Gastroenterology

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Gastroenterology
Stomach colon rectum diagram-en.svg
Illustration of the stomach, colon and rectum.
SystemGastrointestinal
Significant diseasesGastrointestinal cancers, Gastrointestinal bleeding, Liver cirrhosis, Gallstones, Gastroenteritis, Inflammatory bowel disease
Significant testsColonoscopy, Stool test, Barium swallows, Endoscopy
SpecialistGastroenterologist
GlossaryGlossary of medicine

Gastroenterology[1] is the branch of medicine focused on the digestive system and its disorders.

Diseases affecting the gastrointestinal tract, which include the organs from mouth into anus, along the alimentary canal, are the focus of this speciality. Physicians practicing in this field are called gastroenterologists. They have usually completed about eight years of pre-medical and medical education, a year-long internship (if this is not a part of the residency), three years of an internal medicine residency, and three years in the gastroenterology fellowship. Gastroenterologists perform a number of diagnostic and therapeutic procedures including colonoscopy, esophagogastroduodenoscopy (EGD), endoscopic retrograde cholangiopancreatography (ERCP), endoscopic ultrasound (EUS), and liver biopsy.[2] Some gastroenterology trainees will complete a "fourth-year" (although this is often their seventh year of graduate medical education) in transplant hepatology, advanced interventional endoscopy, inflammatory bowel disease, motility, or other topics.

Advanced endoscopy, sometimes called interventional or surgical endoscopy, is a sub-specialty of gastroenterology that focuses on advanced endoscopic techniques for the treatment of pancreatic, hepatobiliary, and gastrointestinal disease. Interventional gastroenterologists typically undergo an additional year of rigorous training in advanced endoscopic techniques including endoscopic retrograde cholangiopancreatography, endoscopic ultrasound-guided diagnostic and interventional procedures, and advanced resection techniques including endoscopic mucosal resection and endoscopic submucosal dissection. Additionally, the performance of endoscopic bariatric procedures is also performed by some advanced endoscopists.

Hepatology, or hepatobiliary medicine, encompasses the study of the liver, pancreas, and biliary tree, and is traditionally considered a sub-specialty of gastroenterology, while proctology encompasses disorders of the anus, rectum, and colon and is considered a sub-specialty of general surgery.

History[edit]

Drawings of Bozzini's "Lichtleiter", an early endoscope

Citing from Egyptian papyri, John F. Nunn identified significant knowledge of gastrointestinal diseases among practicing physicians during the periods of the pharaohs. Irynakhty, of the tenth dynasty, c. 2125 B.C., was a court physician specializing in gastroenterology, sleeping, and proctology.[3]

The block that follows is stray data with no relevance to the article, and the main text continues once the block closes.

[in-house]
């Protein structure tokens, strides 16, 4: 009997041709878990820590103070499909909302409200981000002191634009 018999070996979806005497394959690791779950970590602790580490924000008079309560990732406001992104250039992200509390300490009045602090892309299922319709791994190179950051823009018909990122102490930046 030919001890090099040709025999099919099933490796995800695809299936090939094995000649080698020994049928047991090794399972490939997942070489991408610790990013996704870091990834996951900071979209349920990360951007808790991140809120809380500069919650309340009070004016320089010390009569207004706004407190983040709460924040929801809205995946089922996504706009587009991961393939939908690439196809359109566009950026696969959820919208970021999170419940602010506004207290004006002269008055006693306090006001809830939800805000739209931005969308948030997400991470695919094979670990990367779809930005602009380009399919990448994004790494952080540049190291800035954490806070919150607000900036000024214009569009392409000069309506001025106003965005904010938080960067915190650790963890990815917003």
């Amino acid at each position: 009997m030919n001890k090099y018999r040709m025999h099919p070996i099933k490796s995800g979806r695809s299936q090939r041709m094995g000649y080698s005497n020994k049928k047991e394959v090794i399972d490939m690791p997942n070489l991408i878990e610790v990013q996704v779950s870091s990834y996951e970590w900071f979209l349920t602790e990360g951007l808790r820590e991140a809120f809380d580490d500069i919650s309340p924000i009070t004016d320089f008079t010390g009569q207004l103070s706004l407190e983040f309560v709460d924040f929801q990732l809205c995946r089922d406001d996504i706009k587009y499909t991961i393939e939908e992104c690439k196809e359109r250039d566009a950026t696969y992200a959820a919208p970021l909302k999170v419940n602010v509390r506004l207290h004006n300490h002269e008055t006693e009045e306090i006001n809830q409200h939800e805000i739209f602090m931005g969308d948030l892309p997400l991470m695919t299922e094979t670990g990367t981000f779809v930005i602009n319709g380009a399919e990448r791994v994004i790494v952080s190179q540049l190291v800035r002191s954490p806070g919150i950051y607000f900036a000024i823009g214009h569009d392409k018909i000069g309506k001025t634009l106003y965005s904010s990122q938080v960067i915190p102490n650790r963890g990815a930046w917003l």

Among ancient Greeks, Hippocrates attributed digestion to concoction. Galen's concept of the stomach having four faculties was widely accepted up to modernity in the seventeenth century.

Eighteenth-century:

Nineteenth-century:

McClendon's pH-probe

Twentieth-century:

Twenty-first century:

Disease classification[edit]

1. International Classification of Disease (ICD 2007)/WHO classification:

  • Chapter XI, Diseases of the digestive system,(K00-K93)[2]

2. MeSH subject Heading:

  • Gastroenterology (G02.403.776.409.405)[3]
  • Gastroenterological diseases(C06.405)[4]

3. National Library of Medicine Catalogue (NLM classification 2006):

  • Digestive system(W1)[5]
Gastroenterologist
Occupation
NamesDoctor, Medical Specialist
Occupation type
Specialty
Activity sectors
Medicine
Description
Education required
Fields of
employment
Hospitals, Clinics

Gastroenterological societies[edit]

United States[edit]

In the United States, gastroenterology is an internal medicine subspecialty certified by the American Board of Internal Medicine (ABIM) and the American Osteopathic Board of Internal Medicine (AOBIM).

Research resources[edit]

References[edit]

  1. ^ MeSH heading gastroenterology
  2. ^ "Gastroenterology". American Medical Association. Retrieved 11 July 2020.
  3. ^ Nunn JF. Ancient Egyptian Medicine. 2002. ISBN 0-8061-3504-2.
  4. ^ Edgardo Rivera, MD James L. Abbruzzese, MD; Pancreatic, Hepatic, and Biliary Carcinomas, Medical Oncology: A Comprehensive Review [1]
  5. ^ DeStoll M: Rationis Mendendi, in Nosocomio Practico vendobonensi. Part 1 LugduniBatavarum, Haak et Socios et A et J Honkoop 1788, OCLC 23625746
  6. ^ Gilger, MA (October 2001). "Gastroenterologic endoscopy in children: past, present, and future". Current Opinion in Pediatrics. 13 (5): 429–34. doi:10.1097/00008480-200110000-00008. PMID 11801888.
  7. ^ The Origin of Endoscopes, Olympus history
  8. ^ Anton Sebastian, A Dictionary of the History of Medicine, ISBN 1-85070-021-4
  9. ^ Prout, W. On the nature of the acid and saline matters usually existing in the stomachs of animals. – Philos. Transactions, 1824, 1, 45.
  10. ^ McClendon J. F. New hydrogen electrodes and rapid methods of determining hydrogen ion concentrations. – Amer. J. Physoil., 1915, 38, 2, 180.
  11. ^ Alvarez WC. "The electrogastrogram and what it shows". JAMA. doi:10.1001/jama.1922.02640680020008. Retrieved 22 May 2020. Cite journal requires |journal= (help)

External links[edit]